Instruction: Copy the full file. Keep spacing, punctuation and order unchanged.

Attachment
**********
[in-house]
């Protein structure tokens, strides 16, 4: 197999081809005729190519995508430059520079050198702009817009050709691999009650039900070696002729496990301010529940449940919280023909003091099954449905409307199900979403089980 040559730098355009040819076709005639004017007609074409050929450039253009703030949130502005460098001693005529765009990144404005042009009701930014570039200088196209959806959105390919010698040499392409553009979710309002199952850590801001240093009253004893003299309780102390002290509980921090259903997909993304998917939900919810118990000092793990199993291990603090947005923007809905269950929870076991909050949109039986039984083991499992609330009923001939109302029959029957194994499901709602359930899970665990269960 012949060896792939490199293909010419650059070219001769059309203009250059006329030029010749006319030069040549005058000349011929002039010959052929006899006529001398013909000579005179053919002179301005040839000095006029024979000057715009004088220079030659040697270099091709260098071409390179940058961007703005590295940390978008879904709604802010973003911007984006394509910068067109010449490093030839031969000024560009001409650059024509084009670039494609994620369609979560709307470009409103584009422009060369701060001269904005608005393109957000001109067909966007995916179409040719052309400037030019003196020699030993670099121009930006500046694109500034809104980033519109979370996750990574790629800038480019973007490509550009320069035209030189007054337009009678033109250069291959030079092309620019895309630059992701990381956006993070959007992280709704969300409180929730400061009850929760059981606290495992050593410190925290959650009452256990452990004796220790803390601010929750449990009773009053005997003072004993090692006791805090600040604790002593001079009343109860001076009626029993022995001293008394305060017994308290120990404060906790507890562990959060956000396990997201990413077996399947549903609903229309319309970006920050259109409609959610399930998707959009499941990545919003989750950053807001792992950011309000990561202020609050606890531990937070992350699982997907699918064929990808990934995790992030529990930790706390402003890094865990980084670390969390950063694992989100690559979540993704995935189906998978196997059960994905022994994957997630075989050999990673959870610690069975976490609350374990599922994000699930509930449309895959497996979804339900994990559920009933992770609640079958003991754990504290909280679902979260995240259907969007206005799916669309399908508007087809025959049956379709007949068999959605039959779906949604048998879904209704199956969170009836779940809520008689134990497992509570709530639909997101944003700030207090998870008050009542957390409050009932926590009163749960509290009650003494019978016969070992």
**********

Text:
[in-house]
């Protein structure tokens, strides 16, 4: 197999081809005729190519995508430059520079050198702009817009050709691999009650039900070696002729496990301010529940449940919280023909003091099954449905409307199900979403089980 040559730098355009040819076709005639004017007609074409050929450039253009703030949130502005460098001693005529765009990144404005042009009701930014570039200088196209959806959105390919010698040499392409553009979710309002199952850590801001240093009253004893003299309780102390002290509980921090259903997909993304998917939900919810118990000092793990199993291990603090947005923007809905269950929870076991909050949109039986039984083991499992609330009923001939109302029959029957194994499901709602359930899970665990269960 012949060896792939490199293909010419650059070219001769059309203009250059006329030029010749006319030069040549005058000349011929002039010959052929006899006529001398013909000579005179053919002179301005040839000095006029024979000057715009004088220079030659040697270099091709260098071409390179940058961007703005590295940390978008879904709604802010973003911007984006394509910068067109010449490093030839031969000024560009001409650059024509084009670039494609994620369609979560709307470009409103584009422009060369701060001269904005608005393109957000001109067909966007995916179409040719052309400037030019003196020699030993670099121009930006500046694109500034809104980033519109979370996750990574790629800038480019973007490509550009320069035209030189007054337009009678033109250069291959030079092309620019895309630059992701990381956006993070959007992280709704969300409180929730400061009850929760059981606290495992050593410190925290959650009452256990452990004796220790803390601010929750449990009773009053005997003072004993090692006791805090600040604790002593001079009343109860001076009626029993022995001293008394305060017994308290120990404060906790507890562990959060956000396990997201990413077996399947549903609903229309319309970006920050259109409609959610399930998707959009499941990545919003989750950053807001792992950011309000990561202020609050606890531990937070992350699982997907699918064929990808990934995790992030529990930790706390402003890094865990980084670390969390950063694992989100690559979540993704995935189906998978196997059960994905022994994957997630075989050999990673959870610690069975976490609350374990599922994000699930509930449309895959497996979804339900994990559920009933992770609640079958003991754990504290909280679902979260995240259907969007206005799916669309399908508007087809025959049956379709007949068999959605039959779906949604048998879904209704199956969170009836779940809520008689134990497992509570709530639909997101944003700030207090998870008050009542957390409050009932926590009163749960509290009650003494019978016969070992």